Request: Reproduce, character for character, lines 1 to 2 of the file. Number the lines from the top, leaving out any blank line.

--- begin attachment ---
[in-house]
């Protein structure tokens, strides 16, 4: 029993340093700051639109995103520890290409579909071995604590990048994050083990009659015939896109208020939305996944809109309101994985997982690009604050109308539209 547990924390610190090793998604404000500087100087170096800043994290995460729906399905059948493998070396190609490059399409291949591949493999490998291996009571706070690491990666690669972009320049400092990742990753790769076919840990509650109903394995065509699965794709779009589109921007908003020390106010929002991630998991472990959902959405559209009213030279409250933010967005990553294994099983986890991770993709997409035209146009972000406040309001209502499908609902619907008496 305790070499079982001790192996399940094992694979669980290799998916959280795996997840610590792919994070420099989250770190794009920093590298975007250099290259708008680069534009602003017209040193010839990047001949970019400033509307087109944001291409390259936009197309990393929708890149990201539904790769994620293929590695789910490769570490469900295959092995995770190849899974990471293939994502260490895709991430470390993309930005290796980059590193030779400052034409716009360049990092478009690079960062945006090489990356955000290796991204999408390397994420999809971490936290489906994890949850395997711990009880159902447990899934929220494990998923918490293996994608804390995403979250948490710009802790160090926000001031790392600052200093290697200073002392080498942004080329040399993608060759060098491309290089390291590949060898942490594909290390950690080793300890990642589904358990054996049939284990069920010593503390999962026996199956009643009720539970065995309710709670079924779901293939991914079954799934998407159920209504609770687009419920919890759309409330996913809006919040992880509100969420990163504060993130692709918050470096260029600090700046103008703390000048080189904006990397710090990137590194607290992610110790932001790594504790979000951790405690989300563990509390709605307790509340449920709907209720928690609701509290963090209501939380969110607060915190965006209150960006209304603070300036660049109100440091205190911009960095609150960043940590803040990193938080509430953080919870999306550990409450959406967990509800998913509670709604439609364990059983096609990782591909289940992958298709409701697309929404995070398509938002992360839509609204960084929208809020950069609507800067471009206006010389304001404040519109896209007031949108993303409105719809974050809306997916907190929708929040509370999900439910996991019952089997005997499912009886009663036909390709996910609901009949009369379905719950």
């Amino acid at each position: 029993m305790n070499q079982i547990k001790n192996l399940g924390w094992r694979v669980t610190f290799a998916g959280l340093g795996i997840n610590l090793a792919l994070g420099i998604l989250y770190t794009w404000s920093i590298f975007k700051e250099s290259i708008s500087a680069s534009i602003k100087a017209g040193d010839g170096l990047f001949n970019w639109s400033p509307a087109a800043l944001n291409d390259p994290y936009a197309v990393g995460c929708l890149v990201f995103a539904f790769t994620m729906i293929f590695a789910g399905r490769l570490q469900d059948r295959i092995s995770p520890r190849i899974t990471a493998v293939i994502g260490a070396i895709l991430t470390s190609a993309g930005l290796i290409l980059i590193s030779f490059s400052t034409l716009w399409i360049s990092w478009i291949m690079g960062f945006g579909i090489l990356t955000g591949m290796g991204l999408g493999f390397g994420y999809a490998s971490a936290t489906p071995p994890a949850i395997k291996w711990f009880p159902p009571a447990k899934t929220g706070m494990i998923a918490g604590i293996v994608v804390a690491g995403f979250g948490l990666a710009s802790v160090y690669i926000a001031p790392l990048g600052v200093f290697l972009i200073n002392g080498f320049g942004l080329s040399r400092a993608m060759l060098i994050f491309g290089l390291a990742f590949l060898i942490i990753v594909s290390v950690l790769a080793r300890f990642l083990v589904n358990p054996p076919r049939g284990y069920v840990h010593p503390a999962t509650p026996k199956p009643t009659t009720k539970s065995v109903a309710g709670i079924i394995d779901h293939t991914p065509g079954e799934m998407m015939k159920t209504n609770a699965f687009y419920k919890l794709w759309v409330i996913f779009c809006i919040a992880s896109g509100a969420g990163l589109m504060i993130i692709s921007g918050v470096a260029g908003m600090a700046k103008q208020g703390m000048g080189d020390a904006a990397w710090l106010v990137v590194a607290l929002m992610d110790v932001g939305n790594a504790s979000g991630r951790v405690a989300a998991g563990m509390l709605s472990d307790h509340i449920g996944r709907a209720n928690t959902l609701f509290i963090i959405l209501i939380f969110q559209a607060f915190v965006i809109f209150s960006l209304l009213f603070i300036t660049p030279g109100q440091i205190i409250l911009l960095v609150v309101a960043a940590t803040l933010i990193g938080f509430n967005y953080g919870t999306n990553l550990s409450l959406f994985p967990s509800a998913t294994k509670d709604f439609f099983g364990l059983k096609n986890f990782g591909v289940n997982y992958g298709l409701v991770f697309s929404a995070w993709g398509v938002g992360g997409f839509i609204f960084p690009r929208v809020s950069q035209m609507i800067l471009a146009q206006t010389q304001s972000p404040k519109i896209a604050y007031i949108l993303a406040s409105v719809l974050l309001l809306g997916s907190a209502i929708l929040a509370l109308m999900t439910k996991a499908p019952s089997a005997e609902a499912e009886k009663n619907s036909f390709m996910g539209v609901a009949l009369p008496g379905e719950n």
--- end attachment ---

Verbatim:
[in-house]
């Protein structure tokens, strides 16, 4: 029993340093700051639109995103520890290409579909071995604590990048994050083990009659015939896109208020939305996944809109309101994985997982690009604050109308539209 547990924390610190090793998604404000500087100087170096800043994290995460729906399905059948493998070396190609490059399409291949591949493999490998291996009571706070690491990666690669972009320049400092990742990753790769076919840990509650109903394995065509699965794709779009589109921007908003020390106010929002991630998991472990959902959405559209009213030279409250933010967005990553294994099983986890991770993709997409035209146009972000406040309001209502499908609902619907008496 305790070499079982001790192996399940094992694979669980290799998916959280795996997840610590792919994070420099989250770190794009920093590298975007250099290259708008680069534009602003017209040193010839990047001949970019400033509307087109944001291409390259936009197309990393929708890149990201539904790769994620293929590695789910490769570490469900295959092995995770190849899974990471293939994502260490895709991430470390993309930005290796980059590193030779400052034409716009360049990092478009690079960062945006090489990356955000290796991204999408390397994420999809971490936290489906994890949850395997711990009880159902447990899934929220494990998923918490293996994608804390995403979250948490710009802790160090926000001031790392600052200093290697200073002392080498942004080329040399993608060759060098491309290089390291590949060898942490594909290390950690080793300890990642589904358990054996049939284990069920010593503390999962026996199956009643009720539970065995309710709670079924779901293939991914079954799934998407159920209504609770687009419920919890759309409330996913809006919040992880509100969420990163504060993130692709918050470096260029600090700046103008703390000048080189904006990397710090990137590194607290992610110790932001790594504790979000951790405690989300563990509390709605307790509340449920709907209720928690609701509290963090209501939380969110607060915190965006209150960006209304603070300036660049109100440091205190911009960095609150960043940590803040990193938080509430953080919870999306550990409450959406967990509800998913509670709604439609364990059983096609990782591909289940992958298709409701697309929404995070398509938002992360839509609204960084929208809020950069609507800067471009206006010389304001404040519109896209007031949108993303409105719809974050809306997916907190929708929040509370999900439910996991019952089997005997499912009886009663036909390709996910609901009949009369379905719950």